Interview with Max Perry Mueller on Race and the Making of the Mormon People

Andrea L. Turpin

As I have written elsewhere on this blog, I love Mormon history. That's why I was delighted to interview Max Perry Mueller on his new book Race and the Making of the Mormon People (University of North Carolina Press, 2017). I actually happened to be teaching the Mormon unit in my American women's history course concurrently with reading this book, and it helped me answer several student questions! So without further ado, here is Mueller (lightly edited for length and clarity) on everything from the relationship between history, theology, and race to how he hopes we'll teach Mormon history differently:

AT: What led you to write Race and the Making of the Mormon People

MPM: I’ve shared a bit of my professional and confessional history elsewhere. Let me just add that I’m an outsider—at least superficially—to experiences of Mormonism and “race.” (To be sure, to say that I haven’t experienced “race” is a sign of my privilege. As I hope my book shows, the power and privilege of “whiteness” is the assumption of its ubiquity and universality.) But the experiences of growing up among Mormons in Wyoming and North Carolina, and later coming of age with family members for whom race and religious marginalization were ever-present realities, informed the way I see the world as a person and as a scholar. 

As for Mormonism, other scholars have observed that, like the Jews, the Irish, and the Italians, Latter-day Saints were once racial and religious others who succeeded in becoming “white”—in fact exemplary “white” Americans. In Race and the Making of the Mormon People, I wanted to tell a story about non-white Mormons—in particular, to examine how they set down their own “sacred pasts,” to borrow from Laurie Maffly-Kipp. These sacred pasts have long been excluded in both the official Mormon narrative as well as the narrative that outsiders have imposed upon the Mormon people. And when we examine these narratives, we find a handful of African-American and Native-American Mormons who wrote themselves into the “Mormon archive”—which I conceptualize as the written and oral texts that compose the Mormon people’s collective memory. They did so in order to claim their place among the prophets and pioneers that mark membership in early Mormon history.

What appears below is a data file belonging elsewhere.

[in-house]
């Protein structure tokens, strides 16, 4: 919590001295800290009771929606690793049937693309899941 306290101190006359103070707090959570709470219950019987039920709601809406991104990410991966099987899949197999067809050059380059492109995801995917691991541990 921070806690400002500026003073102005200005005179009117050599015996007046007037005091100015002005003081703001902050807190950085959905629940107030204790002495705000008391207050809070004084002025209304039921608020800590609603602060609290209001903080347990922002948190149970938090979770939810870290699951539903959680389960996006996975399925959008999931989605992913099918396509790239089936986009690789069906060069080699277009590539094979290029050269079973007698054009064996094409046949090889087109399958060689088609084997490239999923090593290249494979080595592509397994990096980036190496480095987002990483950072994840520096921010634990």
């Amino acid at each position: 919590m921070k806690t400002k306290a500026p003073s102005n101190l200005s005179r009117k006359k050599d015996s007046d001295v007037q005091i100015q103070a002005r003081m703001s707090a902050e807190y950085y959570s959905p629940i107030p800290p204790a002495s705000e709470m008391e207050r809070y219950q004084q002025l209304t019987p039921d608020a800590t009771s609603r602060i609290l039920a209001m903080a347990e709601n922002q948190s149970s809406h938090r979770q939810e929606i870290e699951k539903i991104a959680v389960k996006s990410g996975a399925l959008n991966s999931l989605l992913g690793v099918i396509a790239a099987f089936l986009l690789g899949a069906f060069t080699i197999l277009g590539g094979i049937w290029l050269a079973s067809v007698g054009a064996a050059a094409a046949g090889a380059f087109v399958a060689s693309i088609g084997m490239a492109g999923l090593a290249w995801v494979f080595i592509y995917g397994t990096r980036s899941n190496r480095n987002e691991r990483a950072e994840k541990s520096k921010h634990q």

AT: You state in your introduction: “History makes theology. But theology makes history, too.” What do you mean by this?

MPM: What I mean directly relates to the question of race in American history. What are the origins of America’s racial (racist) views that seem so impossible to unseat from our collective consciousness and, perhaps more importantly, from our institutions? We know that antebellum Americans often justified divisions between white and black Americans by pointing to their Bibles. Proslavery advocates declared that people of African descent were cursed to be the “servants of servants.” At the same time, enslaved and free African Americans saw themselves as a chosen people, akin to the enslaved Israelites awaiting liberation out of the American Egypt.

Historians often claim that such interpretations on both sides of what Du Bois famously called “the color line,” are historical, not scriptural. That is, Americans wrote race into scripture when scripture actually has little to say on the subject. The book of Genesis, for example, makes no explicit mention that the curse to be “servants of servants” that Noah pronounced upon the supposed African descendants of Ham is a curse of dark skin. In my book, I invert the usual focus on how America’s racial history influenced scriptural interpretation. I pose the question: What would a history of race look like if we examined how scriptures created theological lenses through which Americans viewed the nation’s various racial populations?

The Book of Mormon provides us with a unique opportunity to answer this question. It presents itself as a new—or more precisely newly restored—scripture that claims to contain all the “plain and precious” parts (1 Nephi 13) of the gospel that had been lost in the “Old World” gospel due to inept or unfaithful translators and scribes. As such, it’s a better “archive”—a key concept in my book— of Christ’s true teachings than the Old World gospel. And the main thrust of Christ’s true teaching is one that calls believers to end schisms—religious, political, and racial—within the human family. As such, I argue that drawing from the Book of Mormon, the earliest Mormons challenged the view that racial identities were fixed, written into law books, into scripture, and increasingly into scientific fact.
AT: How can better formulating this give-and-take help us better grasp how Mormons understood race, particularly the division between whites, Native Americans, and African Americans?